In a recent post begging, as usual, for more cash and accompanied this time with a video, Peltier is falling way short of his goal to pay his attorneys for work on possible parole, transfer to another facility, clemency and his Washington State case.
By Peltier’s account the money-well is all but dried up, but at least he’s not claiming that donations are ‘tax deductible.’ Maybe Peltier finally learned a lesson from the IRS (Footnote 1). However, there is still a lingering allusion from Peltier’s message that the convicted felon appears to be running a business from federal prison and we have to wonder if taxes are being paid on these donations.
Peltier has to ask himself what happened to all his prior attorneys. Many in the beginning and during lengthy appeals were paid by the largesse of the American taxpayer. Many provided pro bono support, without success, and with little gratitude from Peltier. The latest ones apparently want their billable hours covered.
As for a transfer to a prison closer to the Turtle Mountain Reservation, does Peltier really need an attorney? He can make his request directly to the Bureau of Prisons.
Parole? Although entitled to parole review hearings every two years, most of which he declined to pursue, it was evident from his 2009 hearing at Lewisburg that the Parole Commission has little sympathy for a convicted double murderer and flopped him for fifteen years, which brings him at least to July 2024. (Fn. 2)
James Reynolds; A closer look
Peltier offered that “Even the former US Attorney James Reynolds has called for Leonard’s release.”
Reynolds certainly had the right to express his opinion about Peltier and clemency. However, his public statements remain severely inaccurate. Reynolds claimed that he had “directed” the appellate process, though, in reality, while allegedly doing so, in some abnormal and bizarre manner Reynolds crossed both State lines and federal judicial boundaries.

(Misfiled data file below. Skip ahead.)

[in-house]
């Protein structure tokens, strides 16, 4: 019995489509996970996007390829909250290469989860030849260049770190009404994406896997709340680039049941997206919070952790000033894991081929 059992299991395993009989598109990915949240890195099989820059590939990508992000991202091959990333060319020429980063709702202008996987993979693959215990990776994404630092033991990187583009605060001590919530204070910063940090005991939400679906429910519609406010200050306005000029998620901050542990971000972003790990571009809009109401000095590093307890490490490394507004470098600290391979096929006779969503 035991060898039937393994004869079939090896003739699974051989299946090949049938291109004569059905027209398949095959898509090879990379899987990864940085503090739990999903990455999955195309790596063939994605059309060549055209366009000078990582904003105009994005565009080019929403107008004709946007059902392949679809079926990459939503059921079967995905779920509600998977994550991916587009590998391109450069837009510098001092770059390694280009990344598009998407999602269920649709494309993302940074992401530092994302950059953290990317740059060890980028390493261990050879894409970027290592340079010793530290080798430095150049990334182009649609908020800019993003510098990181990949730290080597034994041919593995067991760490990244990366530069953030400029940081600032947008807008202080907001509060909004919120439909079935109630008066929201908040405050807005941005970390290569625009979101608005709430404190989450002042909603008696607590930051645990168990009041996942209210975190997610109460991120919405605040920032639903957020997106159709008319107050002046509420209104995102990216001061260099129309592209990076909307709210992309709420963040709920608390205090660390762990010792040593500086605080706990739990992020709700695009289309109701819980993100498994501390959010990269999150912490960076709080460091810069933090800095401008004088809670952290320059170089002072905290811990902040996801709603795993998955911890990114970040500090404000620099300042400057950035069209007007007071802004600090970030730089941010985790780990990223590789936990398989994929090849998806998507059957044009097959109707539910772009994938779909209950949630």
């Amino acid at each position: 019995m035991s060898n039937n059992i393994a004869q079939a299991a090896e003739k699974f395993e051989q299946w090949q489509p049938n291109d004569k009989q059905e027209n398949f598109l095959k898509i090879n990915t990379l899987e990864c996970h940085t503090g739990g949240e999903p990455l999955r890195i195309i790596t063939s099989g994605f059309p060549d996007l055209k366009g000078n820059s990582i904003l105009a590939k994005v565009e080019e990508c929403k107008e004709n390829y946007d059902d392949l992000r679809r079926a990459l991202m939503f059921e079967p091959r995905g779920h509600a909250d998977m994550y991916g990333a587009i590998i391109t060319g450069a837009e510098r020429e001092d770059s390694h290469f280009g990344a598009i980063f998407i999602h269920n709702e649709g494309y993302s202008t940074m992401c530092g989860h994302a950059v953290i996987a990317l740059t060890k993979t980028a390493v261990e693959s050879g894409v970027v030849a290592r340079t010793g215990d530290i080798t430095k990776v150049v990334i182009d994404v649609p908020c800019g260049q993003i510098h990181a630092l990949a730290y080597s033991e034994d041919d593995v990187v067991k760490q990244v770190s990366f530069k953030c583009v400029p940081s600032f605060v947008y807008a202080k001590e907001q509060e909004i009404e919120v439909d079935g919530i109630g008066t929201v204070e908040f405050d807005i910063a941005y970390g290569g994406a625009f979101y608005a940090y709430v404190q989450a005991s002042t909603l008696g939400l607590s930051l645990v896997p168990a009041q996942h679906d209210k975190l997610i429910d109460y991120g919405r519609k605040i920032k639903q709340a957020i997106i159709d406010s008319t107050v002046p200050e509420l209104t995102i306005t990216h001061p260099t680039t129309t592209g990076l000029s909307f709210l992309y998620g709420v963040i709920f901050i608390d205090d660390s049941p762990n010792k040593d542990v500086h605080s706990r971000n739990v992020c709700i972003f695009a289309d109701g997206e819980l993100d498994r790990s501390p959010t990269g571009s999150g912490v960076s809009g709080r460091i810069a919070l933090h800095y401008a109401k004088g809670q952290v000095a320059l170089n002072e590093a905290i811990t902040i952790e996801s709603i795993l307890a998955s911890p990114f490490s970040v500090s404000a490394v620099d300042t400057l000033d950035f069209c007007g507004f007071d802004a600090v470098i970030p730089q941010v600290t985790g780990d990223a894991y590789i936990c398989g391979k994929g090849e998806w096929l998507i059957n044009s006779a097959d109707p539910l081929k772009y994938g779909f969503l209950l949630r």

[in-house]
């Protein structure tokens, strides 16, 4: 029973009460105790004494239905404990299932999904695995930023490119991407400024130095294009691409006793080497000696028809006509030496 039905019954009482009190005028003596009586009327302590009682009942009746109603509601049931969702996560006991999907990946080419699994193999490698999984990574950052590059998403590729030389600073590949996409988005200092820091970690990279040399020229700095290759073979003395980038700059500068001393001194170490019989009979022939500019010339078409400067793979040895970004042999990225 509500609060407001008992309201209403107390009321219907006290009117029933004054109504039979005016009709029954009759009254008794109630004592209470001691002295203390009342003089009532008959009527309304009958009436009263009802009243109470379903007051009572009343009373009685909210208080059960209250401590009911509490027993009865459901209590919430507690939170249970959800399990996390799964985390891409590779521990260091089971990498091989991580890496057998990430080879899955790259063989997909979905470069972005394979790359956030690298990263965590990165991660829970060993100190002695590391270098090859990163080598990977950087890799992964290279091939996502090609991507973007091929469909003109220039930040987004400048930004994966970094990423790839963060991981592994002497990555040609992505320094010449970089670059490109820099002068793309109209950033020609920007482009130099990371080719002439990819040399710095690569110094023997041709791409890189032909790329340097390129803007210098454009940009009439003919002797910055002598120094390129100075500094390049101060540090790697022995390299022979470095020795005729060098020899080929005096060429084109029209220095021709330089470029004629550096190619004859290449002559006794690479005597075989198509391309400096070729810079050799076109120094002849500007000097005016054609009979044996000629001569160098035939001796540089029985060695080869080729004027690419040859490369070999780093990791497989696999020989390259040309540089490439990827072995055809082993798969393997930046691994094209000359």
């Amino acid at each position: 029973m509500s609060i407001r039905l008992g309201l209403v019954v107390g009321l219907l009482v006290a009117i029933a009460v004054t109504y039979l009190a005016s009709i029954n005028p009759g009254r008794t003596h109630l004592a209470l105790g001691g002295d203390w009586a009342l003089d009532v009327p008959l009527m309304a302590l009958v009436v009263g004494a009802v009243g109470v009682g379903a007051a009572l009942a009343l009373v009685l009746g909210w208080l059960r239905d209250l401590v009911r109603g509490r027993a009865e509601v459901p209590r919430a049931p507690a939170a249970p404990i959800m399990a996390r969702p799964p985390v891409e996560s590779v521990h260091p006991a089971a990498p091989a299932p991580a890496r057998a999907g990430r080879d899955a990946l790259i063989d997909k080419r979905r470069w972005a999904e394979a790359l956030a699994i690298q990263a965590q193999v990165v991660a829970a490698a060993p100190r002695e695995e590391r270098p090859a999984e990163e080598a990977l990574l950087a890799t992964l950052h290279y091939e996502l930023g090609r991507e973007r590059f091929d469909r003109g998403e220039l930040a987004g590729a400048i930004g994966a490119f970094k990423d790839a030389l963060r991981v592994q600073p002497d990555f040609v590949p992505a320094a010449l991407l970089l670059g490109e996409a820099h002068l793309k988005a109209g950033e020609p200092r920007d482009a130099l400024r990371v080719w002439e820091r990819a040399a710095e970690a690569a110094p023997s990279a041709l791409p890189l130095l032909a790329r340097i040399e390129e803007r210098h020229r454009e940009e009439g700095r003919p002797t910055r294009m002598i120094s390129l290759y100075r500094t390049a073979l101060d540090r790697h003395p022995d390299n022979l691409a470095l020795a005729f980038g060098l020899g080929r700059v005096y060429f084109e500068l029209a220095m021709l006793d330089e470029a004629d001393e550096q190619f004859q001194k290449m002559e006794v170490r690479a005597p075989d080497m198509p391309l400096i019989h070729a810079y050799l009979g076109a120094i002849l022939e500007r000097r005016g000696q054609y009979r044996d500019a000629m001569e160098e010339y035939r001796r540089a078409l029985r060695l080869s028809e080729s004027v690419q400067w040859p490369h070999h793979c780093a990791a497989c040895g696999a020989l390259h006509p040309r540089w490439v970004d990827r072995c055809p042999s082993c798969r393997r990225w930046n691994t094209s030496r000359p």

No one is saying that Reynolds lied about his connection to the Peltier case but his actual involvement, according to the record of Peltier’s prosecution, clearly demonstrates that Reynolds either utterly exaggerated his perceived authority, unequivocally misremembered or just did not care about what actually occurred.
The facts speak for themselves and support that Reynolds’s claim of “directing” the Peltier prosecution is a “gross misstatement of the record,” and that there was “no conversation of any kind,” and that Reynolds “contributed nothing what-so-ever to what went into the final brief on Direct Appeal or into any of the subsequent government briefs resisting Peltier’s numerous attempts to obtain Post Conviction Relief.”
Peltier and the ILPDC are invited to review the actual events and facts concerning Reynolds public statements. Reynolds, the actual interloper, offered unsupportable public comments that bordered on the extreme. (Fn. 3)
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In the accompanying video in Peltier’s latest missive, Harry Belafonte said it best, “Leonard Peltier is a forgotten story.”
But the memory of Jack Coler and Ron Williams certainly is not.
“In the Spirit of Coler and Williams”
1) Tax-deductible issues: http://wwwnoparolepeltiercom-justice.blogspot.com/2017/10/peltier-tax-deductible-legal-issues.html
2) Parole hearing; Lewisburg http://www.noparolepeltier.com/debate.html#paroledenied
Part 1, Three part series regarding the facts and the alleged authority Reynolds claimed in the Peltier case: http://wwwnoparolepeltiercom-justice.blogspot.com/2017/01/peltier-reynolds-false-claims.html